Pizza Problems of Displaced East-Coast Americans

Graphic Morag Rahn-Campbell

I’ve eaten a full circle of pizza before. Yeah, I admit it. Sometimes when you play soccer for eight straight hours at Jeanne Mance park, you need a beautifully crafted carbo-load with cheese to prevent yourself from passing out.

But this isn’t about my poor diet. It’s about pizza terminology. If you read the first line and didn’t stumble over it then you’re nuts. A circle of pizza? Montreal peeps—and everyone else not from the east coast of America—it’s called a pizza PIE—PIE as in a full pizza that you can take individual SLICES from to eat.

So Pizza-Pizza guy, when I come up to the counter drenched in sweat and panting, asking for a pie of PLAIN pizza, I want a circle of pizza filled with cheese. I don’t want some weird Irish-pub-pie-equivalent with cheese and tomato sauce stuff inside. I want a freaking circle of pizza cooked to your pizza-chain standards of perfection.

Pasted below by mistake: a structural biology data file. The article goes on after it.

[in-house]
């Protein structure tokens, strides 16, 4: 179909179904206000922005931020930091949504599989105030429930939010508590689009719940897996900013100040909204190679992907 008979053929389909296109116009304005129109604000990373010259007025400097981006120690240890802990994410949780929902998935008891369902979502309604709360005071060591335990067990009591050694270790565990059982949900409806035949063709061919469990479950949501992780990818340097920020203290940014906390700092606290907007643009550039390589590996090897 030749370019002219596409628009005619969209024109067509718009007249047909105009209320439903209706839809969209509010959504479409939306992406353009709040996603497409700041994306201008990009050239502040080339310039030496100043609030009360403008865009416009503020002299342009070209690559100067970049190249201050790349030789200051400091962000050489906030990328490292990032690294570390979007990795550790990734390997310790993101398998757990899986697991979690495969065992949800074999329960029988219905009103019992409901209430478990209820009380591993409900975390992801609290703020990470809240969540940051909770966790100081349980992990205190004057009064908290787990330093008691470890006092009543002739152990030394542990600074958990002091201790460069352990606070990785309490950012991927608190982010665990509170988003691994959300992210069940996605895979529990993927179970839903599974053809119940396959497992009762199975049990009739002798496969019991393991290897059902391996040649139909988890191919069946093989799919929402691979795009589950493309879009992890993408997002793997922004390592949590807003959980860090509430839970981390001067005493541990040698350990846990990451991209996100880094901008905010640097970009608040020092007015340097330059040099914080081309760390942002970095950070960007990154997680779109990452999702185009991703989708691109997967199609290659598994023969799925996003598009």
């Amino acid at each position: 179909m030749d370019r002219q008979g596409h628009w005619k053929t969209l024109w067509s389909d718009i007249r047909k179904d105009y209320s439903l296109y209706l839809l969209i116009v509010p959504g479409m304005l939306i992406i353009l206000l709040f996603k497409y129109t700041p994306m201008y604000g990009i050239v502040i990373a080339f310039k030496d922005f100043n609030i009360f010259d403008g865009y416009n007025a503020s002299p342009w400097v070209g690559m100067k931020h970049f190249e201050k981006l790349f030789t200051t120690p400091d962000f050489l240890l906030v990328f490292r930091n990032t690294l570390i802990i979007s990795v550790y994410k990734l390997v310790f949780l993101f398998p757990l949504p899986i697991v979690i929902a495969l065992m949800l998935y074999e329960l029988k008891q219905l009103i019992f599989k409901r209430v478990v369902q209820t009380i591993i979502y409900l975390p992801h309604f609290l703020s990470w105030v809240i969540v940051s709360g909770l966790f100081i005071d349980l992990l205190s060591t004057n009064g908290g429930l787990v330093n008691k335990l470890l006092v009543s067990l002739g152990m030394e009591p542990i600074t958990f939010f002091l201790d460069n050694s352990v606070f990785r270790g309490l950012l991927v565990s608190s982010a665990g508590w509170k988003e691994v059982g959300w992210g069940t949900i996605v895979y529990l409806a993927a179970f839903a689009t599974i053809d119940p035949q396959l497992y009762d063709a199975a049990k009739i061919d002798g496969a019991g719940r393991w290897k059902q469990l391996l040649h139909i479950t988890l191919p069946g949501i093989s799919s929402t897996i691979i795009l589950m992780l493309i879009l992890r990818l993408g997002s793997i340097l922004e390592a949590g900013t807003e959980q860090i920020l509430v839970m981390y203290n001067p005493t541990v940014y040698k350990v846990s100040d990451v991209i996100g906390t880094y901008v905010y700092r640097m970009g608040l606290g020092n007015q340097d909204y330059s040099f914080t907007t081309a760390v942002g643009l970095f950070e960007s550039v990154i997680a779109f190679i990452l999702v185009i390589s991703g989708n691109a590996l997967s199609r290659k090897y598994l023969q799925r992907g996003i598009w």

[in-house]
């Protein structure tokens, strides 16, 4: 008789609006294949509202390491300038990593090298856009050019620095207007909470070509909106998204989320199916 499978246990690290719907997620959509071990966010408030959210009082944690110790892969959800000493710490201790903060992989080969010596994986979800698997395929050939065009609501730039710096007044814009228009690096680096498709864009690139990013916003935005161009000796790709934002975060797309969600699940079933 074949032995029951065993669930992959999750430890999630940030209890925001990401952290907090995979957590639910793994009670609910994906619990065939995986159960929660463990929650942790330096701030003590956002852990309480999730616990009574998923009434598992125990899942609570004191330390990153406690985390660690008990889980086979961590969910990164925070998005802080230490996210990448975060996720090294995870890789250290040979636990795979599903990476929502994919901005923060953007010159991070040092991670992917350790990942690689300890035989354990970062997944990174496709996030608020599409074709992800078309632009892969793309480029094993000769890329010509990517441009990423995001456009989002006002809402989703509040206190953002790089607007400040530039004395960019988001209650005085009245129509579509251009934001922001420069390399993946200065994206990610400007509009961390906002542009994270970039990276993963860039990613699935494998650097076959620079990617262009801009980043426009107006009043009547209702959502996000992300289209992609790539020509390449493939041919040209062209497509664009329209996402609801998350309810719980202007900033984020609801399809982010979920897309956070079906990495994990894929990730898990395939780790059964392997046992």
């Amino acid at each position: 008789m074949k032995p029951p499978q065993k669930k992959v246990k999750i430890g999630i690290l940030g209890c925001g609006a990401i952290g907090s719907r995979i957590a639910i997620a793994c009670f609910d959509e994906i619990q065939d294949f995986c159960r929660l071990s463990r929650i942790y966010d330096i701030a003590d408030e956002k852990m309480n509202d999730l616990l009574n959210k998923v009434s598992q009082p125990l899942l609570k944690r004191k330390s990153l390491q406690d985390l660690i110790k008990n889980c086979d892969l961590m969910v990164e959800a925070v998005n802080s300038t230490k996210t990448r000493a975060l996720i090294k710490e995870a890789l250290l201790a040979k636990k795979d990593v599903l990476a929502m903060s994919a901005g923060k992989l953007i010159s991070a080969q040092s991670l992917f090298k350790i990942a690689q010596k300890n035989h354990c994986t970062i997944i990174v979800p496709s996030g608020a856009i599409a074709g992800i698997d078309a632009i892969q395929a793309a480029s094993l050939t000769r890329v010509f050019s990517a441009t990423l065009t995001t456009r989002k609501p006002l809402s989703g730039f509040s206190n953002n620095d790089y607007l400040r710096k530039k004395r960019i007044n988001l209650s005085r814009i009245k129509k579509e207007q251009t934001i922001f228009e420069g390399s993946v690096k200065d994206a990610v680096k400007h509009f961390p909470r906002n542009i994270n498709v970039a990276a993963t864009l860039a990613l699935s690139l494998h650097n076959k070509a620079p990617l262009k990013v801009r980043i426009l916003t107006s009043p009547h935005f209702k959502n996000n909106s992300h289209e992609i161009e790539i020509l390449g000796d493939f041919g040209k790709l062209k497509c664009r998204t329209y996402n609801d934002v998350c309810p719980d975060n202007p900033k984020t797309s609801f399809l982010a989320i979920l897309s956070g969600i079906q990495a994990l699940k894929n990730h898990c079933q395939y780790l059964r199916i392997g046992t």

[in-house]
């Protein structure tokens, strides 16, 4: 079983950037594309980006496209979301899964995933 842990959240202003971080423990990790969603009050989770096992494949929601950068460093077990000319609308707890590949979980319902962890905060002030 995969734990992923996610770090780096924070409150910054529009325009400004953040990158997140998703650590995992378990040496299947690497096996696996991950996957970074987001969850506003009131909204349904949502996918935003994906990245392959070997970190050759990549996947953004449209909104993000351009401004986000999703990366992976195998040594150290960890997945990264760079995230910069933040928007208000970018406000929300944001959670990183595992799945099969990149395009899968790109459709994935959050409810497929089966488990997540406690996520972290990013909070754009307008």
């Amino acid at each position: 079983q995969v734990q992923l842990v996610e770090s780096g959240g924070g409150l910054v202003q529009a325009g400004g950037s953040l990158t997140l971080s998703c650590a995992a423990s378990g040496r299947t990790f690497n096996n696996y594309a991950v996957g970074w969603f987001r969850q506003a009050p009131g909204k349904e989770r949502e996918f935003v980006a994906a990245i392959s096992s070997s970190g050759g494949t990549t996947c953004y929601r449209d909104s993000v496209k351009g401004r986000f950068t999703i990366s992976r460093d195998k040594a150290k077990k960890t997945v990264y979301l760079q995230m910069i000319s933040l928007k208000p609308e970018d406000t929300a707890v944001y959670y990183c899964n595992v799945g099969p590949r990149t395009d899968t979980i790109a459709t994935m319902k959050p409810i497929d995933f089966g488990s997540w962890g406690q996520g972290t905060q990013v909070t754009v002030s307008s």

Also, PLAIN means CHEESE, not a circle of dough with tomato sauce sadly splattered on it. I realized this hip east coast terminology was useful when an Italian friend from Montreal—who vehemently opposes the terms—accidentally said pie while debating whether to order individual slices or sharing a full geometric circular shape.

This friend says in Italy, a pizza is smaller so the term is not applicable. Well I say, in this globalized-fast-food world we live in, let’s modernize. Let’s innovate. Let’s all call it a pizza pie. Besides, New Jersey and New York do everything better.